Objective: To study the involvement of stress before the onset/development of alopecia areata and vitiligo.
Patients and method: Forty-five outpatients with alopecia areata and 32 outpatients with vitiligo were enrolled. The design was a case-control study (controls had skin diseases unrelated to stress). Stressful events were evaluated using Holmes and Rahe's social readjustment rating scale.
Results: Mean age was around 30 years in both conditions. More than 65% of cases (both alopecia areata and vitiligo) experienced stressful events compared to 22% of controls. The odds ratio was 7.75 for alopecia areata and 6.81 for vitiligo. There was a significant difference in the mean number of stressful events between alopecia areata patients and controls (P = 0.005), and also a significant difference in the number of stressful events between men (P = 0.05) and women (P = 0.001) across these two groups. In the vitiligo group there was a significant difference in the mean number of stressful events between patients and controls only in women (P = 0.02). A potential stressful situation occurred more often in both patient groups. Alopecia areata patients described family problems in 45.6% of patients (especially women), which was statistically significant when compared to controls (P = 0.0004). Personal problems were reported by 35.7% of alopecia areata patients (P = 0.04 compared to controls). Vitiligo patients mentioned personal problems in 47% of cases (one-third were related to exams) and 31% of cases were related to job/financial problems. Again, this was statistically significant when compared to controls (P = 0.0002).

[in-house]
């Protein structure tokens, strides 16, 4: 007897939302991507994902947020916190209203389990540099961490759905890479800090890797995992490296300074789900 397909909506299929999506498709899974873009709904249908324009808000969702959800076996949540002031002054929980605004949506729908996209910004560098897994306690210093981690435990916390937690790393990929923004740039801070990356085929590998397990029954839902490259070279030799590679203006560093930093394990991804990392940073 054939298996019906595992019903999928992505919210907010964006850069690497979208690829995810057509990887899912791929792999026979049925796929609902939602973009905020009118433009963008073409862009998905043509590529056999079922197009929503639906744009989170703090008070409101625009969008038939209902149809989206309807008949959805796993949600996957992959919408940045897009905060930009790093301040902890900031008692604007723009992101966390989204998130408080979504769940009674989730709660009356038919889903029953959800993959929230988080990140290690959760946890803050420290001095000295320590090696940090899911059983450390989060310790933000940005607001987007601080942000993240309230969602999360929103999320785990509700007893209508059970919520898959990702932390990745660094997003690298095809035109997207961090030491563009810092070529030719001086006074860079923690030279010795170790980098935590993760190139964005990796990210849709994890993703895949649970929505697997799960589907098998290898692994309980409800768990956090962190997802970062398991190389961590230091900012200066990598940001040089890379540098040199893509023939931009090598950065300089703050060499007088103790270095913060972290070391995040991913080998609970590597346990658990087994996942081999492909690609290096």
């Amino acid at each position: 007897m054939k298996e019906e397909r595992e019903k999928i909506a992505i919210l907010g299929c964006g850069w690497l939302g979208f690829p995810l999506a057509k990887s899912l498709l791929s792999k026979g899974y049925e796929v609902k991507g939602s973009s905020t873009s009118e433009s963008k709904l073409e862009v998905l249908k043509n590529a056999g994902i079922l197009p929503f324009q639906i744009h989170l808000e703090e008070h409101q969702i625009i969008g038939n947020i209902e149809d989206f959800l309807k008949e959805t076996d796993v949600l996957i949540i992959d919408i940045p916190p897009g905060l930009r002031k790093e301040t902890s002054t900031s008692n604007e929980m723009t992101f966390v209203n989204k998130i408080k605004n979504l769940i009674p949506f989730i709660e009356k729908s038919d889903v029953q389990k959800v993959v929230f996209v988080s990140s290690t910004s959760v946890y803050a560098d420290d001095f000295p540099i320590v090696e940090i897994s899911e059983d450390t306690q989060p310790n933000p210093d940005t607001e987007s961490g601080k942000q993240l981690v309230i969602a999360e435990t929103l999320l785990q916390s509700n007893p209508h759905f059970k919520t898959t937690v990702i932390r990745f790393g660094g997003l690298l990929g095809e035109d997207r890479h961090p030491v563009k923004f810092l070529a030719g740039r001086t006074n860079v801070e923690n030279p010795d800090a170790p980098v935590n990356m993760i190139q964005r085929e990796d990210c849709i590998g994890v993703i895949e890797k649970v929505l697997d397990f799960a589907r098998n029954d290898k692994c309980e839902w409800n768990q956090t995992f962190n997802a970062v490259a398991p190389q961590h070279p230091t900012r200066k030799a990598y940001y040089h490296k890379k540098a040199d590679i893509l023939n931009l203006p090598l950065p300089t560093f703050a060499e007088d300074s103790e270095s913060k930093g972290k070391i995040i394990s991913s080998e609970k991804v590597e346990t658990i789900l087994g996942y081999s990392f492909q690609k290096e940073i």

Conclusions: Stress seems to play an important role in the onset and aggravation of both alopecia areata and vitiligo, mostly with one stressful event before disease onset.